Posted by Jimmy Gould on

I’ve written at length about single use plastics in the past – and it’s an issue that isn’t going anywhere. The beauty industry produces 120 billion units of packaging per year and by 2050, it’s estimated that there will be 12 billion tonnes of plastic in landfills generated by the cosmetics camp alone, according to research conducted for zero waste week last year. And that fact hasn’t gone unheeded by consumers. Indeed, we’ve been busy voting with our purses and the industry has reacted fast.

First, our collective fear of the plastic bottle has apparently led to a renaissance of the bar soap format. Now that’s impressive – I mean, bar soap was all but dead and, according to figures from Kantar Worldpanel, UK sales were up 3 percent last year to £68.3 million – which sounds like nothing to write home about – but, get this, it’s now growing more quickly than its liquid equivalent and the shower gels segment. There’s even new launches in the space – Lauder-owned Jo Malone has created a line of scented bath soaps, for example.

“For the first time this century barred soap is making a return. After a long-term decline of traditional bar soap due to the rise of squirty hand soaps and gels, it is now outperforming the market,” Tim Nancholas, Strategic Insight Director at Kantar Worldpanel told The Telegraph.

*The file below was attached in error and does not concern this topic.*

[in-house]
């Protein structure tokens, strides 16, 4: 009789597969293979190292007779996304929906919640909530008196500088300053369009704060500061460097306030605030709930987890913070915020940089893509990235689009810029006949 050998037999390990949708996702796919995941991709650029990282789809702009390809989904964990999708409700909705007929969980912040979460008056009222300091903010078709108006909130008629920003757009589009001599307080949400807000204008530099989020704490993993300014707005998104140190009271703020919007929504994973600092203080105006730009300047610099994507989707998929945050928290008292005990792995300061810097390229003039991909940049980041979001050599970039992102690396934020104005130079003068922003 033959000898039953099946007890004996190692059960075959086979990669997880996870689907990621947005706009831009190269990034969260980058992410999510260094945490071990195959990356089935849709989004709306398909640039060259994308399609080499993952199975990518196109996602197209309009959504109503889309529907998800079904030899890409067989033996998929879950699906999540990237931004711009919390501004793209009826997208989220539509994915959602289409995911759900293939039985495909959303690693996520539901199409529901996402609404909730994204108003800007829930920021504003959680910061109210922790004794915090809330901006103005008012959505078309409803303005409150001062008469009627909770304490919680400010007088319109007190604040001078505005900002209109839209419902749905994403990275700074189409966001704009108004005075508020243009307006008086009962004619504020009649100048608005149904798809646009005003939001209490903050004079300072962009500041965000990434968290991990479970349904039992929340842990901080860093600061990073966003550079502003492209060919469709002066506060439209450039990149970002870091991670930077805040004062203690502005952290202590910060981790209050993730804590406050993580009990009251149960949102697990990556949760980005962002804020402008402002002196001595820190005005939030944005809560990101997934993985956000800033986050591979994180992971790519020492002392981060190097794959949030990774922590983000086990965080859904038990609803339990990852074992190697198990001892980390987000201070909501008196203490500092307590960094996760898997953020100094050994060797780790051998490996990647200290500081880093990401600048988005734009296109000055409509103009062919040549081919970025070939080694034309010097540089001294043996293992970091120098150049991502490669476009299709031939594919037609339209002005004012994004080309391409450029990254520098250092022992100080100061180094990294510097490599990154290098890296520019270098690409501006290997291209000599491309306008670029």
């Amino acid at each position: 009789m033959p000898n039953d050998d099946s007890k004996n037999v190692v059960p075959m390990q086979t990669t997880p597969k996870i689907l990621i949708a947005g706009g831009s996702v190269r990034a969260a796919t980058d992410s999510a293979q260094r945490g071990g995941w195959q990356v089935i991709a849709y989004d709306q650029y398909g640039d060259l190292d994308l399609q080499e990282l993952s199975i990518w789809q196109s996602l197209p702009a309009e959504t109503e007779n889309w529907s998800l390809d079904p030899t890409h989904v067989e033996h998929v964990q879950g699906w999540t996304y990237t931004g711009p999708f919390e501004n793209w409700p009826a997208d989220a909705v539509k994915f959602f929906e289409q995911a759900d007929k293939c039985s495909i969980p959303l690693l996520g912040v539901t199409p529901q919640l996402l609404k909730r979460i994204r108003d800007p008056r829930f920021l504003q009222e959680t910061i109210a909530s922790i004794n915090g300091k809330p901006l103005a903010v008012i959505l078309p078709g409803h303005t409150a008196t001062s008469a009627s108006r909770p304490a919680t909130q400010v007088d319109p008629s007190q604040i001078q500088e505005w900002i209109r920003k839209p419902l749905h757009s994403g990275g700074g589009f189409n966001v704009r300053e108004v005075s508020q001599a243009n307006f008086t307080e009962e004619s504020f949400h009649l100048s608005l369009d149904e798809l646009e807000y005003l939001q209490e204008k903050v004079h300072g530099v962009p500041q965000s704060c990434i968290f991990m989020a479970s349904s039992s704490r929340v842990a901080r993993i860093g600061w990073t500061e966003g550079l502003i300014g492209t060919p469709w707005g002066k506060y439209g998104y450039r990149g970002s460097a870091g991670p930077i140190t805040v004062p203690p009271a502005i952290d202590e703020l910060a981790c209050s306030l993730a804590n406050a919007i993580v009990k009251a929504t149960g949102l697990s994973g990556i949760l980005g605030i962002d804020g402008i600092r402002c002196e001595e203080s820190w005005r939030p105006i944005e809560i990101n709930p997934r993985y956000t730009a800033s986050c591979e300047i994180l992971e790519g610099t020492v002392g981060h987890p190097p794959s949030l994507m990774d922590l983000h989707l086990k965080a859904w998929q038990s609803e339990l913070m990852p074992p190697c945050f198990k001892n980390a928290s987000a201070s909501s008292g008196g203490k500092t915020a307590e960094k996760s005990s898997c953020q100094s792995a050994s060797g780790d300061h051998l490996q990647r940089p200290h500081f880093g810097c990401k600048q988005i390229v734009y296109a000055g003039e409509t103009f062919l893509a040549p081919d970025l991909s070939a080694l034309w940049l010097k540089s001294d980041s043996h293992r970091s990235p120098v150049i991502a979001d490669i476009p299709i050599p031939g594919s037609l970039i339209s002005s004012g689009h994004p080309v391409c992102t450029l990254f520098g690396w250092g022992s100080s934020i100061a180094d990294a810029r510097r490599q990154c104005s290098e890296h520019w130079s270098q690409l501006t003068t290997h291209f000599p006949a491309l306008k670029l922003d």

And it’s not just soap. There’s now a whole movement around zero waste and reusable packaging too. Let’s take zero waste for starters – Lush Cosmetics has opened an entire packaging-free store in the UK while Terracycle is on the verge of launching a zero waste grocery delivery service, called Loop, where customers will pay a deposit for packaging and send it back to be reused when they’re done. Meanwhile, P&G is busy cooking up a plastic-free personal care brand, DS3, which is liquid-free to boot.

Then there’s make-up brands such as Elate Cosmetics, which sells make-up in refillable wooden palettes, and Aether Beauty, which claims to have invented the first ‘zero-waste’ fully recyclable paper palette in the industry.

Last there’s the repurposing camp. Now, if you haven’t heard of Marie Kondo and her love for placing a box in a drawer, then what have you actually been doing for the last month? And if you have, then welcome to beauty packaging repurposed. Vogue even ran an entire column on it back in July. From using old candle glasses as make-up brush holders to perfume flacons as diffusers and deploying ex-compacts to contain paperclips and buttons, there’s a whole raft of suggestions out there.

And if you, product developers and marketers out there, have any sense, you’ll get on it – enter the new era of packaging with purpose.